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What went wrong at Gallipoli in 1915?

Source 7

An unsent handwritten letter from Churchill to General Oswald Fitzgerald about the Gallipoli situation, dated April 1915


CHAR 13/45/160-162

Simplified Transcript

My dear Fitzgerald,

I hope Kitchener will give Hamilton enough troops. I’ve a feeling that we need another 20, 000 men. They can be brought from Egypt in a week. A brave attack like this may go well at first but it must be supported with reinforcements.
So far all is well but we’re watching carefully for the right opportunity. I think we need more men close by.
Remember, history will record this campaign: every attack needs to be backed up.

Yours sincerely,
Winston Churchill

Original Transcript

Most Secret
My dear Fitzgerald,

I hope K will not cut Hamilton too fine. I have a feeling that there ought to be another 20,000 men in it. They can get there in a week from Egypt. A valiant and successful attack like this may go well for a time: but there must be staffingbehind & inside it.
So far all is well but watching carefully that the two or three precious days that decide things are not lost.
I think there ought to be more men: at any rate more near the spot.
Remember every minute of this is history: and every attack requires backing.

Yours sincerely,
Winston Churchill

What is this source?

A letter from Churchill to Lord Kitchener’s Personal Military Secretary, Lieutenant-Colonel Fitzgerald, asking for more soldiers be sent to General Hamilton, on 24 April 1915. Churchill drafted this letter but decided not to send it.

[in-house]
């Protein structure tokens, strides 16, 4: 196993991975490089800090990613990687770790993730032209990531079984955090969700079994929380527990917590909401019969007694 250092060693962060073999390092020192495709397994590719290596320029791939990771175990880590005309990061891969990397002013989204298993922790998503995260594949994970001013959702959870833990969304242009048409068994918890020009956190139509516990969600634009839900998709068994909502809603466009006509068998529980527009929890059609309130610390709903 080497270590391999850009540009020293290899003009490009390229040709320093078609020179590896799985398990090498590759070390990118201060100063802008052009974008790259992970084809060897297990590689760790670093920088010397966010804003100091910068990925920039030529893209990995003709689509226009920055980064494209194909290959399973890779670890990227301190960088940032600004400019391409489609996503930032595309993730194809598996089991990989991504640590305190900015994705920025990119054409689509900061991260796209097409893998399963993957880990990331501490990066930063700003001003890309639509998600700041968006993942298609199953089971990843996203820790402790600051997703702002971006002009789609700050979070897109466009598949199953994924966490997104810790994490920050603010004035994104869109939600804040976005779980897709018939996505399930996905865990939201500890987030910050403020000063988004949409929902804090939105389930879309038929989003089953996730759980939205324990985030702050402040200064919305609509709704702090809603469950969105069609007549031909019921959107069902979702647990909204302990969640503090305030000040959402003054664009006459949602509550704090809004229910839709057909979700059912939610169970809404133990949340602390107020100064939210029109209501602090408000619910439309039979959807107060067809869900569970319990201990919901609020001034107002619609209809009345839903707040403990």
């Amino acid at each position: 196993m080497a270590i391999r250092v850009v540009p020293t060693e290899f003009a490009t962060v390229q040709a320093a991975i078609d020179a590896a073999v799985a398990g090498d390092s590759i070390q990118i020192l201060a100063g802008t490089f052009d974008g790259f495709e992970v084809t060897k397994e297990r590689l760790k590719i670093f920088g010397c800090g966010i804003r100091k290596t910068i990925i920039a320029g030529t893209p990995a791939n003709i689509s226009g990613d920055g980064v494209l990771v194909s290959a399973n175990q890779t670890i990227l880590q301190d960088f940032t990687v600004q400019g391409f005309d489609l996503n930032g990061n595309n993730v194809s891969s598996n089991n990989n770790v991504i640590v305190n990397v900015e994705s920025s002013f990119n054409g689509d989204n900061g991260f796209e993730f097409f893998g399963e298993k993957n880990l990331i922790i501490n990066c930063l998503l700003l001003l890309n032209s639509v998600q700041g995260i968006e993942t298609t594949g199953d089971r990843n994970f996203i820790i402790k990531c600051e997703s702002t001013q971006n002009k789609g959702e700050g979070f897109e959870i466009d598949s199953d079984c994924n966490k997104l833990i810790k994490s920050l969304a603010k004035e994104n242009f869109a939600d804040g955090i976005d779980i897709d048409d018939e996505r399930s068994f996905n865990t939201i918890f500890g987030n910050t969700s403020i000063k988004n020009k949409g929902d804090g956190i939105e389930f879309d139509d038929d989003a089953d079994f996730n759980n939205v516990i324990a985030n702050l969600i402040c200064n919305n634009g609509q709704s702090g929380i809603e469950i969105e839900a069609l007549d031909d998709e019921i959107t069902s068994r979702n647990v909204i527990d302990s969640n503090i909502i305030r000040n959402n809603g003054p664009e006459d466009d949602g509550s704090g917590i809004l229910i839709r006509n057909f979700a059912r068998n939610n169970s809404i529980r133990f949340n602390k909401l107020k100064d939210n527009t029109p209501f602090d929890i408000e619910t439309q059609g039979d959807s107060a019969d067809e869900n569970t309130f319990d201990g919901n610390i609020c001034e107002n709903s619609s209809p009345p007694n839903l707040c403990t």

Background to this source

The aim of the Gallipoli campaign was to stretch German forces to another front and also to knock one of Germany’s allies out of the war. The initial plan for a naval attack on the Dardanelles was beaten back and so a revised plan was made to invade Gallipoli on the shores of the Dardanelles with land forces. The land attack would be commanded by General Sir Ian Hamilton.

Initially the Gallipoli attacks worked well and progress was made. However, the momentum quickly dissipated and the Turkish army resisted strongly. Churchill felt that more troops would guarantee success but not all of his colleagues agreed with him.

How can we use this source in the investigation?

Remember, we’re hoping that this source can be useful to us in investigating what went wrong at Gallipoli in 1915. Sources usually help historians in two ways:

Surface level

  1. Who is Churchill asking for more men?
  2. Why does he not appeal to Lord Kitchener directly?
  3. Why does Churchill appear to be worried about a specific time frame?

Deeper level

Which of the inferences below can be made from this source?

On a scale of 1-5 how far do you agree that this source supports this inference?Which extract(s) from the source support your argument?
Churchill seems realistic and cautious about the campaign.

There’s a hint of animosity between Churchill and Kitchener.

There’s evidence of proper inter-service communication.

Leadership and command appears effective.

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Need help interpreting the source?

  • The key issue in this source is the relationship between Churchill and Kitchener and how this would affect the Gallipoli operations. You might want to think about whether the letter seems friendly and co-operative or whether there’s an edge to it.
  • Sources 3, 5 and 8 are letters Churchill sent directly to Kitchener but this one is to Kitchener’s Military Secretary.
  • This letter wasn’t in fact sent. Can you think of reasons why the letter might not have been sent?
  • Why do you think Churchill refers to the campaign being part of history? Does this reveal anything about Churchill? Could this be a device to put pressure on Fitzgerald?

Explore the guide to interpreting letters

Source 8

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